Tuesday, February 17, 2015

Rumblings on Distributed Systems


RoDS is about scalability, load balancing, and fault tolerance

But first a disclaimer: I am by no means an acknowledged expert in the field of reliability engineering.  This is merely a topic I've spent a fair amount of time reading, thinking, and practicing with, so hopefully someone might benefit from some random insight.

What are distributed systems?

Before coming to work for Boeing, I rode the crest of the 1990's tech wave at Ocean City, working at a supercomputing cluster start-up. We designed high-availability, fault-tolerant, scalable computing systems with a rather unique recursive network topology. They would often compare their reliability goals with the legendary reputation of Boeing aircraft, where double and triple redundancy would allow the plane to keep flying after multiple equipment failures. So I was kind of surprised when I did start working for Boeing, and did not find that philosophy pervasive in a lot of the work we were doing.

At the supercomputing company we would perform this demonstration where we'd start the cluster on an intensive task such as parallel ra—Étracing. As the nodes were working, we'd walk up to the machine and pull out various components -- network cables, power supplies, entire computing blades -- and show how the system would keep on running. The process would continue rendering - maybe show a hiccup a bit but go back and fill in the missing data.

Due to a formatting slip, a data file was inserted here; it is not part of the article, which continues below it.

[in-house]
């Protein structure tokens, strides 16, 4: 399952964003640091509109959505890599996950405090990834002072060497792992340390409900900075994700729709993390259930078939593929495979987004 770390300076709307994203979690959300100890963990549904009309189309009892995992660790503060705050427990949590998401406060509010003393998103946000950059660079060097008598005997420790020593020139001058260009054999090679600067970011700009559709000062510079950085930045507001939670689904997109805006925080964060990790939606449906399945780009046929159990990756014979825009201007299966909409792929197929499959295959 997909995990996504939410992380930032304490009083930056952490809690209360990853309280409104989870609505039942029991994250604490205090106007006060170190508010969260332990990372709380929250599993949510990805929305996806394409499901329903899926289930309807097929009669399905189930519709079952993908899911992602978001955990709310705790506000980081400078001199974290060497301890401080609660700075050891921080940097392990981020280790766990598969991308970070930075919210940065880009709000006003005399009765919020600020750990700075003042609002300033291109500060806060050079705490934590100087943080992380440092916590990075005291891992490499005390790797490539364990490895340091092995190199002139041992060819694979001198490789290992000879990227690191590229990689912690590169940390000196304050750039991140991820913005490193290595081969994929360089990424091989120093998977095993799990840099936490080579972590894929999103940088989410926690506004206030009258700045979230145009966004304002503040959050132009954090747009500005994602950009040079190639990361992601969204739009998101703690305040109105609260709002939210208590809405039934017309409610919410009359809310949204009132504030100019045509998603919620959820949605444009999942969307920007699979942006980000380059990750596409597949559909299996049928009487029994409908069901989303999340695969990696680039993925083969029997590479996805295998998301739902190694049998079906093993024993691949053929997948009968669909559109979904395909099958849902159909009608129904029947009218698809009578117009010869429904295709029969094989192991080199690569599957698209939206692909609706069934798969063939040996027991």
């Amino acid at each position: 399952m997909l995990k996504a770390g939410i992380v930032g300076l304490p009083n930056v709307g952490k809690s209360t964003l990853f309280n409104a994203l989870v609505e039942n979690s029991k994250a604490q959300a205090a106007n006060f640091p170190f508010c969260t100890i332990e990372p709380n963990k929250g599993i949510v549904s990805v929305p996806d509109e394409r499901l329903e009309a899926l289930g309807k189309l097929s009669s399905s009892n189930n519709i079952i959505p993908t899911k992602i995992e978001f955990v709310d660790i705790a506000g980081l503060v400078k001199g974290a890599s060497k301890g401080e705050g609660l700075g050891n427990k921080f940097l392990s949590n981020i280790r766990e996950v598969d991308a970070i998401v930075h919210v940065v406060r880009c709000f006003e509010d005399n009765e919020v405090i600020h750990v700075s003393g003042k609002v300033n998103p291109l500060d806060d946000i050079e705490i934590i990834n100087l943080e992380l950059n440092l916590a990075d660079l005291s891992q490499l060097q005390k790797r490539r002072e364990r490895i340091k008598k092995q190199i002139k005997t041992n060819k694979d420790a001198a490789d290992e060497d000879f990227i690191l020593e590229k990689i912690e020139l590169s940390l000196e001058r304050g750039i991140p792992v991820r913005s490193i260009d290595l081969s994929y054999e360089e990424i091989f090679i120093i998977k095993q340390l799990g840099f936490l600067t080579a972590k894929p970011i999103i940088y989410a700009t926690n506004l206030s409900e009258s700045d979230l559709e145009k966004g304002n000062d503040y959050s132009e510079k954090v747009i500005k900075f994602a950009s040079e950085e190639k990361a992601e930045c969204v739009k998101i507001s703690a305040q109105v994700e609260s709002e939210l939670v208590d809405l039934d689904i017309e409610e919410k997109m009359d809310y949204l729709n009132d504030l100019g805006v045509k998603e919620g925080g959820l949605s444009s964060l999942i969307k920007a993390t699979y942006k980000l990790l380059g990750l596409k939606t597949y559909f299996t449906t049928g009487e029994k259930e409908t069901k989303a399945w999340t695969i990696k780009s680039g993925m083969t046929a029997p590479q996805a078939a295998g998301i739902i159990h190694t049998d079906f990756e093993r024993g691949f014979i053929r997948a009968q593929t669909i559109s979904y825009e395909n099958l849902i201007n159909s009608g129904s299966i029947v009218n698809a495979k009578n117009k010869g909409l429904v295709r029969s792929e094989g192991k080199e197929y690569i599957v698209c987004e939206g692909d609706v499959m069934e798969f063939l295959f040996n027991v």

A lot of my understanding and perhaps obsession with distributed systems was shaped by studying and designing for these types of computing components: RAID arrays, redundant power supplies, load balancing, etc. However, a lot of these patterns and considerations can be applied to many other fields, including products, systems, and people.

When most people make mention of Distributed Operations (and yes, that was the actual name of my workgroup), they generally mean it in the geographical sense, in that the network allows to decouple people, tools, and resources from particular locations. Let's spend some time musing over some of the many other senses of distributed architectures, however.

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